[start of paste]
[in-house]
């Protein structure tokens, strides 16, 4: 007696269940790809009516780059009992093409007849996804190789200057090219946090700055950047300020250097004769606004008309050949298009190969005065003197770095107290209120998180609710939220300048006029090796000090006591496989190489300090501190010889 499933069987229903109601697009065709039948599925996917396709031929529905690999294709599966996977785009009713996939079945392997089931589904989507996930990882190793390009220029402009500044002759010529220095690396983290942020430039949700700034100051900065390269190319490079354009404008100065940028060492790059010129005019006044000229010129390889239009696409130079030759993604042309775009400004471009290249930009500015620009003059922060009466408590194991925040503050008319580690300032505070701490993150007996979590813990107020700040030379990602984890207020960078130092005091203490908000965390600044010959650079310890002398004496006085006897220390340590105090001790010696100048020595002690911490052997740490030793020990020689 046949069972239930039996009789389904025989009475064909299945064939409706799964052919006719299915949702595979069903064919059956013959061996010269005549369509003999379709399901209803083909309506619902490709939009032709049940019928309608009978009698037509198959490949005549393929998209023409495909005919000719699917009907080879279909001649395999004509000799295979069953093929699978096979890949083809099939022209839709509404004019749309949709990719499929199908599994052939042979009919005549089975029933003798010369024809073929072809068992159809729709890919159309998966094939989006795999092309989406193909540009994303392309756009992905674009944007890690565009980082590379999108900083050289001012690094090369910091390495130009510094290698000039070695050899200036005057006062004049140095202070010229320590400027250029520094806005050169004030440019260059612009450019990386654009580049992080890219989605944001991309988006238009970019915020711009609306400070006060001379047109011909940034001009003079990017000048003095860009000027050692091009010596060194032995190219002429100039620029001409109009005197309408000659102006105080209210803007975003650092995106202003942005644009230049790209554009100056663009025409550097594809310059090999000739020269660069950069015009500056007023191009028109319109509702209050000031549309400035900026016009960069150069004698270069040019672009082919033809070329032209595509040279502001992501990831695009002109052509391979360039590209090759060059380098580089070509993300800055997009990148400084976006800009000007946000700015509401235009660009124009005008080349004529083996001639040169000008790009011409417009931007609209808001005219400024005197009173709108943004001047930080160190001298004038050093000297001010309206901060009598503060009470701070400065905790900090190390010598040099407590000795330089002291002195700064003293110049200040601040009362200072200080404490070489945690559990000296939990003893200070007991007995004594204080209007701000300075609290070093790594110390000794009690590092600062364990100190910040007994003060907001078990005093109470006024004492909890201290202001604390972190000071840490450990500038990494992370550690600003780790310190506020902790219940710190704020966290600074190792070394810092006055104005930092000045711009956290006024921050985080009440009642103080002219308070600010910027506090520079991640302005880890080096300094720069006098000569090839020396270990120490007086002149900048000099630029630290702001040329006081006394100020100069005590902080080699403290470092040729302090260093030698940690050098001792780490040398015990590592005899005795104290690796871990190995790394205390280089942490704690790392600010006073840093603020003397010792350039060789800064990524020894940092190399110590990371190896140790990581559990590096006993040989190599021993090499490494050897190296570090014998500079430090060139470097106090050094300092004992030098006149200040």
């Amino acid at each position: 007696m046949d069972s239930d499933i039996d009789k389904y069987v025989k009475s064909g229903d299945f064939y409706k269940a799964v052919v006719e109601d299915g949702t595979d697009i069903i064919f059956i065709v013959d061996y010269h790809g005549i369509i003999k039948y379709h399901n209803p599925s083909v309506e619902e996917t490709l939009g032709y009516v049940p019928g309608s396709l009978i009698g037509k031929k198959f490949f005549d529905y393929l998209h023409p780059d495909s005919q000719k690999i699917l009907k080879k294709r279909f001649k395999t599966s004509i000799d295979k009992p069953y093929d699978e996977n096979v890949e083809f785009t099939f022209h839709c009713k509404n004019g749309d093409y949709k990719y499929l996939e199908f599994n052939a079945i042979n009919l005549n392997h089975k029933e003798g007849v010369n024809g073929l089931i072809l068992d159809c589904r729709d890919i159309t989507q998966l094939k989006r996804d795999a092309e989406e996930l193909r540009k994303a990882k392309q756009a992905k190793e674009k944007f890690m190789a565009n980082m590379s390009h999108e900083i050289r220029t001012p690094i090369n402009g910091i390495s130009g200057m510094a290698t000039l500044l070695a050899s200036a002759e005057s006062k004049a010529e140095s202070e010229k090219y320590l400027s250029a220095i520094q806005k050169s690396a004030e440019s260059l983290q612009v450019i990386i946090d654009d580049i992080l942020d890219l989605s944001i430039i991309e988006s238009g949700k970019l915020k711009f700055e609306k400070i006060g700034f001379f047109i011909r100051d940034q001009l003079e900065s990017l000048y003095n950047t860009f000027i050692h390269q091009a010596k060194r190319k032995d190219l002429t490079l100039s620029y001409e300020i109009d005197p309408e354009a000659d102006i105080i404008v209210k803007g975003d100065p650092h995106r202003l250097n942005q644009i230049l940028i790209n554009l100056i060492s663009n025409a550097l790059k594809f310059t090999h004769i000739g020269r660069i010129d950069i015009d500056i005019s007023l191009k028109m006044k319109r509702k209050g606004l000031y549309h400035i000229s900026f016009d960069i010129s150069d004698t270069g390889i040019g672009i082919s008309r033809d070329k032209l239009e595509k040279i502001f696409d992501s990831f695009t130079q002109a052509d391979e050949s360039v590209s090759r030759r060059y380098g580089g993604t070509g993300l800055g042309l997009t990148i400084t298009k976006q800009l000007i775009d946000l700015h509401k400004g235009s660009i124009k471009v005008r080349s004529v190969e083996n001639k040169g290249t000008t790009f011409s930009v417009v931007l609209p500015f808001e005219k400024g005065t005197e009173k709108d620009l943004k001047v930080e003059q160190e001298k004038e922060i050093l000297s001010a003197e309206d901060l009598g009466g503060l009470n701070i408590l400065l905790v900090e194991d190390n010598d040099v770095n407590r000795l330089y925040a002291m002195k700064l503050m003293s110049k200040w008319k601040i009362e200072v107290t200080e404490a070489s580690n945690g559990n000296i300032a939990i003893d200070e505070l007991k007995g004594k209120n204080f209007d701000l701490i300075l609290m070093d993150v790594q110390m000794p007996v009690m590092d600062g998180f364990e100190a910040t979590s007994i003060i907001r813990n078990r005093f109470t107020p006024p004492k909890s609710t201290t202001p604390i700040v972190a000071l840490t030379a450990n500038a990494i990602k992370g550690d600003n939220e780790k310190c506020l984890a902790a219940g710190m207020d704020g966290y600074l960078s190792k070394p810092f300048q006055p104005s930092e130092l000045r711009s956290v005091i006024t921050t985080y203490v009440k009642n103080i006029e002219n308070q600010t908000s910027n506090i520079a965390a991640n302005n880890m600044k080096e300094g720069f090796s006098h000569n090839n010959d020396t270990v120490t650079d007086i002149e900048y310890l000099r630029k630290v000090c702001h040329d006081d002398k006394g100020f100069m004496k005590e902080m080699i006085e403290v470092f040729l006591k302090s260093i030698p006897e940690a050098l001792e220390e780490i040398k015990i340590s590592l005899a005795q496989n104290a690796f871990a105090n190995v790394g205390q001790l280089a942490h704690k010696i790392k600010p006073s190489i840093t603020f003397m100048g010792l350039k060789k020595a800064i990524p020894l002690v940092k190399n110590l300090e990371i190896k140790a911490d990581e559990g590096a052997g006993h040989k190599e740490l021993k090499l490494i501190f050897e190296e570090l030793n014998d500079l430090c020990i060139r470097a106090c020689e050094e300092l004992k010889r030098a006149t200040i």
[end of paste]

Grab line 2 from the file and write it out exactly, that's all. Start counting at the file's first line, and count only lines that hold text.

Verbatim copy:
């Protein structure tokens, strides 16, 4: 007696269940790809009516780059009992093409007849996804190789200057090219946090700055950047300020250097004769606004008309050949298009190969005065003197770095107290209120998180609710939220300048006029090796000090006591496989190489300090501190010889 499933069987229903109601697009065709039948599925996917396709031929529905690999294709599966996977785009009713996939079945392997089931589904989507996930990882190793390009220029402009500044002759010529220095690396983290942020430039949700700034100051900065390269190319490079354009404008100065940028060492790059010129005019006044000229010129390889239009696409130079030759993604042309775009400004471009290249930009500015620009003059922060009466408590194991925040503050008319580690300032505070701490993150007996979590813990107020700040030379990602984890207020960078130092005091203490908000965390600044010959650079310890002398004496006085006897220390340590105090001790010696100048020595002690911490052997740490030793020990020689 046949069972239930039996009789389904025989009475064909299945064939409706799964052919006719299915949702595979069903064919059956013959061996010269005549369509003999379709399901209803083909309506619902490709939009032709049940019928309608009978009698037509198959490949005549393929998209023409495909005919000719699917009907080879279909001649395999004509000799295979069953093929699978096979890949083809099939022209839709509404004019749309949709990719499929199908599994052939042979009919005549089975029933003798010369024809073929072809068992159809729709890919159309998966094939989006795999092309989406193909540009994303392309756009992905674009944007890690565009980082590379999108900083050289001012690094090369910091390495130009510094290698000039070695050899200036005057006062004049140095202070010229320590400027250029520094806005050169004030440019260059612009450019990386654009580049992080890219989605944001991309988006238009970019915020711009609306400070006060001379047109011909940034001009003079990017000048003095860009000027050692091009010596060194032995190219002429100039620029001409109009005197309408000659102006105080209210803007975003650092995106202003942005644009230049790209554009100056663009025409550097594809310059090999000739020269660069950069015009500056007023191009028109319109509702209050000031549309400035900026016009960069150069004698270069040019672009082919033809070329032209595509040279502001992501990831695009002109052509391979360039590209090759060059380098580089070509993300800055997009990148400084976006800009000007946000700015509401235009660009124009005008080349004529083996001639040169000008790009011409417009931007609209808001005219400024005197009173709108943004001047930080160190001298004038050093000297001010309206901060009598503060009470701070400065905790900090190390010598040099407590000795330089002291002195700064003293110049200040601040009362200072200080404490070489945690559990000296939990003893200070007991007995004594204080209007701000300075609290070093790594110390000794009690590092600062364990100190910040007994003060907001078990005093109470006024004492909890201290202001604390972190000071840490450990500038990494992370550690600003780790310190506020902790219940710190704020966290600074190792070394810092006055104005930092000045711009956290006024921050985080009440009642103080002219308070600010910027506090520079991640302005880890080096300094720069006098000569090839020396270990120490007086002149900048000099630029630290702001040329006081006394100020100069005590902080080699403290470092040729302090260093030698940690050098001792780490040398015990590592005899005795104290690796871990190995790394205390280089942490704690790392600010006073840093603020003397010792350039060789800064990524020894940092190399110590990371190896140790990581559990590096006993040989190599021993090499490494050897190296570090014998500079430090060139470097106090050094300092004992030098006149200040």